A Christian Reformed pastor from Grand Rapids, Mich., in 1961 Negen read about the Freedom Riders — people led by Martin Luther King Jr who challenged segregation on buses in the U.S., most notably in the South. What he read was ugly: one bus had to be evacuated after it was firebombed. The Ku Klux Klan boarded another, and beat a retired professor so badly he was in a wheelchair the rest of his life. A third was attacked by a mob of 300 (including women holding babies) while police stood by and watched. Faced with that kind of hostility, Negen signed up as a Freedom Rider himself — one of 436 people of various races who rode on 60 buses to protest segregation. They all made a pledge not to respond physically to violence. The peaceful protest worked: there were arrests, there were more beatings, but the rides continued, and after seven months the federal government finally enforced a 1960 Supreme Court ruling prohibiting such segregation. Before he died, Negen asked for others not to send flowers or memorials, but rather “find someone in need, deserving or undeserving, and give them, in person, a gift or a meal.” Rev. Negen died September 27 from diabetes. He was 79.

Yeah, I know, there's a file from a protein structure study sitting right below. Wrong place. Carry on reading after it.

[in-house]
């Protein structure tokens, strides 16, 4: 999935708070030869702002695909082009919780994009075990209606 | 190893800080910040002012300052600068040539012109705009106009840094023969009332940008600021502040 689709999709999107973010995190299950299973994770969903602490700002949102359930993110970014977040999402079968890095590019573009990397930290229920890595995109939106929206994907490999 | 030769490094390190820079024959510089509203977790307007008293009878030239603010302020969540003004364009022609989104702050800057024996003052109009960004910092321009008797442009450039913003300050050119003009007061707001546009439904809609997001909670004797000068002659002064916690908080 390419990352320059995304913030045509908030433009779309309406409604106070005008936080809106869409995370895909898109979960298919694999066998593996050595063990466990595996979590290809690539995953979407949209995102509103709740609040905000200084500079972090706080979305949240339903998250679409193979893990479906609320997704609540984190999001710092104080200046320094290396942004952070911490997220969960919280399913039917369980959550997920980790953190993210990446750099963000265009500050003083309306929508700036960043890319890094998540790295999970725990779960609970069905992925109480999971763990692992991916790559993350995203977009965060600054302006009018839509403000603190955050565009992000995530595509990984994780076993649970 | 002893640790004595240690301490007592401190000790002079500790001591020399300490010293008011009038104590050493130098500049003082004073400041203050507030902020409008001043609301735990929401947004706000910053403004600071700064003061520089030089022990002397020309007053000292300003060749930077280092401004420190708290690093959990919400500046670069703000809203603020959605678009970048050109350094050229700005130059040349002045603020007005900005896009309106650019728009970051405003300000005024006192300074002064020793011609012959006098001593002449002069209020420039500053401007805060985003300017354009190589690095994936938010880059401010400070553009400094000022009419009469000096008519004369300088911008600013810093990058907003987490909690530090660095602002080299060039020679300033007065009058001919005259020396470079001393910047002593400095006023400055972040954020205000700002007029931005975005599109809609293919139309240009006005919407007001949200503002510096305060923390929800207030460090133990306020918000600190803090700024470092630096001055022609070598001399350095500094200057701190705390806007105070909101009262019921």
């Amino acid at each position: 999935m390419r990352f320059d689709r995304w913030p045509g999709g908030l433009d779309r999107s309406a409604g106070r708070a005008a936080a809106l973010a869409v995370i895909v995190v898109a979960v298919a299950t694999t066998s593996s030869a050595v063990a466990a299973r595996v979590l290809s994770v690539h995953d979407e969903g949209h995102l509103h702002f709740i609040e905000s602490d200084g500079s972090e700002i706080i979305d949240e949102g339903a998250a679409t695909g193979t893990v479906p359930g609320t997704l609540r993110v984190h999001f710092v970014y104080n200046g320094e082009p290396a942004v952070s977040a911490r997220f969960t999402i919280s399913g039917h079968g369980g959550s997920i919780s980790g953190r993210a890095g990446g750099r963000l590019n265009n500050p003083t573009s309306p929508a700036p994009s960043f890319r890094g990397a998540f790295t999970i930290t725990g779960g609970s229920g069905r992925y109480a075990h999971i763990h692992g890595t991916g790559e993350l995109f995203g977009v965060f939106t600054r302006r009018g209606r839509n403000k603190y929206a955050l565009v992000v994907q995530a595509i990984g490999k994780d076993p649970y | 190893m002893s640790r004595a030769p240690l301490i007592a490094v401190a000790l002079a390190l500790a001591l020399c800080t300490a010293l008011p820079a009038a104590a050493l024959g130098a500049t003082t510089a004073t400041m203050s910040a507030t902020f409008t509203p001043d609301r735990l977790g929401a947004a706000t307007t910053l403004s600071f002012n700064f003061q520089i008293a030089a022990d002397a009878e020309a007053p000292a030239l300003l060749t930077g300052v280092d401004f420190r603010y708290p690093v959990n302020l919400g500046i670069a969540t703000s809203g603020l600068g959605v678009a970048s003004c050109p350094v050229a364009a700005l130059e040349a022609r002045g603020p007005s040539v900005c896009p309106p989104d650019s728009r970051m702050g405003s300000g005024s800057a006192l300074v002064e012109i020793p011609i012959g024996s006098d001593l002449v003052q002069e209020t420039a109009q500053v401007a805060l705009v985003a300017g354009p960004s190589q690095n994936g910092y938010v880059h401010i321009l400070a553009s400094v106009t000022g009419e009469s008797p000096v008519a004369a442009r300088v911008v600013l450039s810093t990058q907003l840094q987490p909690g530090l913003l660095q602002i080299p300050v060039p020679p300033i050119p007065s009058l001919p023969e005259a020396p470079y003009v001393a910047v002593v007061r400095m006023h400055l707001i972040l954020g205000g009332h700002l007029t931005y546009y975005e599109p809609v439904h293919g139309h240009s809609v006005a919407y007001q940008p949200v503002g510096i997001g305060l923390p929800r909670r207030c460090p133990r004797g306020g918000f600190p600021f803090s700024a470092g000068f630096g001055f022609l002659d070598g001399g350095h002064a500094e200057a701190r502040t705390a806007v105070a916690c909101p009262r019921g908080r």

From This is True for 2 October 2011